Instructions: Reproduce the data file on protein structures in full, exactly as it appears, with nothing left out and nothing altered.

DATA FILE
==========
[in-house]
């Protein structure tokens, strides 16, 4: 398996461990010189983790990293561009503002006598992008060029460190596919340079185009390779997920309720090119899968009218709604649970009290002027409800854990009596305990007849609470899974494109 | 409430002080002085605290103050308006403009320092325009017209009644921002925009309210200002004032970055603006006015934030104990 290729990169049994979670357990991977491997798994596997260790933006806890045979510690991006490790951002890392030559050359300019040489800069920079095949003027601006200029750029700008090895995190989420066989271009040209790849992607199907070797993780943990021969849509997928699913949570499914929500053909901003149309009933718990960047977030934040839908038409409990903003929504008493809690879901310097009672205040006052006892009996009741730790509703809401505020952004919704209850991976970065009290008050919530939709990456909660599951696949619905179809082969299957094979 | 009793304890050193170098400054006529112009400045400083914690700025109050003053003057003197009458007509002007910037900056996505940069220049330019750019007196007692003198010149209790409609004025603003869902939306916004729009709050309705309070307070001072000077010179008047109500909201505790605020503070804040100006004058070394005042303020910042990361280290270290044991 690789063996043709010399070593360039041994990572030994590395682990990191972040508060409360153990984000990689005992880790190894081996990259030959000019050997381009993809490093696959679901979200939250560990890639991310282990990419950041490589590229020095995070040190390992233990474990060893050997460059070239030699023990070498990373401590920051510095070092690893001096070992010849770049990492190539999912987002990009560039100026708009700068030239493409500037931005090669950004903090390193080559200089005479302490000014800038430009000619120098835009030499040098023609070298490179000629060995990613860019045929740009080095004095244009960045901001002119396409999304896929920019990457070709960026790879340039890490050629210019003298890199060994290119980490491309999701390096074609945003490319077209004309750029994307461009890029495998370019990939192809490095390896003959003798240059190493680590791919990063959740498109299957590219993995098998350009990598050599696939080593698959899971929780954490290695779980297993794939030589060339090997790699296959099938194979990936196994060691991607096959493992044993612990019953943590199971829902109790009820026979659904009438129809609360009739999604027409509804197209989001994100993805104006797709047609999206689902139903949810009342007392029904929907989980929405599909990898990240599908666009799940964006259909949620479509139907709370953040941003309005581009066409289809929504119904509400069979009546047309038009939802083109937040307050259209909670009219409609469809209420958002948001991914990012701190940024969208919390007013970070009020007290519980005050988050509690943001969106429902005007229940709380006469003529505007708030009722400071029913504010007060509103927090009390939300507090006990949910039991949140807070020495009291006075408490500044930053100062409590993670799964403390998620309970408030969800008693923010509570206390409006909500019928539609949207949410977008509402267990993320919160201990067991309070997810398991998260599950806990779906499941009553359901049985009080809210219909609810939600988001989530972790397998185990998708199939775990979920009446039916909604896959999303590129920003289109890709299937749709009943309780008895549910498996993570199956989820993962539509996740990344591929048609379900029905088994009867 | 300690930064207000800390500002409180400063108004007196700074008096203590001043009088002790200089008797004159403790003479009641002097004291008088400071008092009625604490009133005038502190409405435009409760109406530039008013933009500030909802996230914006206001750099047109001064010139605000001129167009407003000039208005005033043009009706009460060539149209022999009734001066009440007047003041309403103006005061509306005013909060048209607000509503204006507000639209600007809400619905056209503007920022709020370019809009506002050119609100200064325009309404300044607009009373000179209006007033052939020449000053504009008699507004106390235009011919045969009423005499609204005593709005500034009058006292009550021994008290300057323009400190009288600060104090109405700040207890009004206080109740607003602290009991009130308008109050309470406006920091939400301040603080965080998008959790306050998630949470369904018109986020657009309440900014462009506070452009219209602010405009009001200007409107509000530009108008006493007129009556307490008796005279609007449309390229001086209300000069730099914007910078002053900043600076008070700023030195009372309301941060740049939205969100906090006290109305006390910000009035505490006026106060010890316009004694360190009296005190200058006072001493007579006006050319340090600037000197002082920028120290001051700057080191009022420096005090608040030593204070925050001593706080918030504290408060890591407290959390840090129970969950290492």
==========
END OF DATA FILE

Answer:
[in-house]
């Protein structure tokens, strides 16, 4: 398996461990010189983790990293561009503002006598992008060029460190596919340079185009390779997920309720090119899968009218709604649970009290002027409800854990009596305990007849609470899974494109 | 409430002080002085605290103050308006403009320092325009017209009644921002925009309210200002004032970055603006006015934030104990 290729990169049994979670357990991977491997798994596997260790933006806890045979510690991006490790951002890392030559050359300019040489800069920079095949003027601006200029750029700008090895995190989420066989271009040209790849992607199907070797993780943990021969849509997928699913949570499914929500053909901003149309009933718990960047977030934040839908038409409990903003929504008493809690879901310097009672205040006052006892009996009741730790509703809401505020952004919704209850991976970065009290008050919530939709990456909660599951696949619905179809082969299957094979 | 009793304890050193170098400054006529112009400045400083914690700025109050003053003057003197009458007509002007910037900056996505940069220049330019750019007196007692003198010149209790409609004025603003869902939306916004729009709050309705309070307070001072000077010179008047109500909201505790605020503070804040100006004058070394005042303020910042990361280290270290044991 690789063996043709010399070593360039041994990572030994590395682990990191972040508060409360153990984000990689005992880790190894081996990259030959000019050997381009993809490093696959679901979200939250560990890639991310282990990419950041490589590229020095995070040190390992233990474990060893050997460059070239030699023990070498990373401590920051510095070092690893001096070992010849770049990492190539999912987002990009560039100026708009700068030239493409500037931005090669950004903090390193080559200089005479302490000014800038430009000619120098835009030499040098023609070298490179000629060995990613860019045929740009080095004095244009960045901001002119396409999304896929920019990457070709960026790879340039890490050629210019003298890199060994290119980490491309999701390096074609945003490319077209004309750029994307461009890029495998370019990939192809490095390896003959003798240059190493680590791919990063959740498109299957590219993995098998350009990598050599696939080593698959899971929780954490290695779980297993794939030589060339090997790699296959099938194979990936196994060691991607096959493992044993612990019953943590199971829902109790009820026979659904009438129809609360009739999604027409509804197209989001994100993805104006797709047609999206689902139903949810009342007392029904929907989980929405599909990898990240599908666009799940964006259909949620479509139907709370953040941003309005581009066409289809929504119904509400069979009546047309038009939802083109937040307050259209909670009219409609469809209420958002948001991914990012701190940024969208919390007013970070009020007290519980005050988050509690943001969106429902005007229940709380006469003529505007708030009722400071029913504010007060509103927090009390939300507090006990949910039991949140807070020495009291006075408490500044930053100062409590993670799964403390998620309970408030969800008693923010509570206390409006909500019928539609949207949410977008509402267990993320919160201990067991309070997810398991998260599950806990779906499941009553359901049985009080809210219909609810939600988001989530972790397998185990998708199939775990979920009446039916909604896959999303590129920003289109890709299937749709009943309780008895549910498996993570199956989820993962539509996740990344591929048609379900029905088994009867 | 300690930064207000800390500002409180400063108004007196700074008096203590001043009088002790200089008797004159403790003479009641002097004291008088400071008092009625604490009133005038502190409405435009409760109406530039008013933009500030909802996230914006206001750099047109001064010139605000001129167009407003000039208005005033043009009706009460060539149209022999009734001066009440007047003041309403103006005061509306005013909060048209607000509503204006507000639209600007809400619905056209503007920022709020370019809009506002050119609100200064325009309404300044607009009373000179209006007033052939020449000053504009008699507004106390235009011919045969009423005499609204005593709005500034009058006292009550021994008290300057323009400190009288600060104090109405700040207890009004206080109740607003602290009991009130308008109050309470406006920091939400301040603080965080998008959790306050998630949470369904018109986020657009309440900014462009506070452009219209602010405009009001200007409107509000530009108008006493007129009556307490008796005279609007449309390229001086209300000069730099914007910078002053900043600076008070700023030195009372309301941060740049939205969100906090006290109305006390910000009035505490006026106060010890316009004694360190009296005190200058006072001493007579006006050319340090600037000197002082920028120290001051700057080191009022420096005090608040030593204070925050001593706080918030504290408060890591407290959390840090129970969950290492």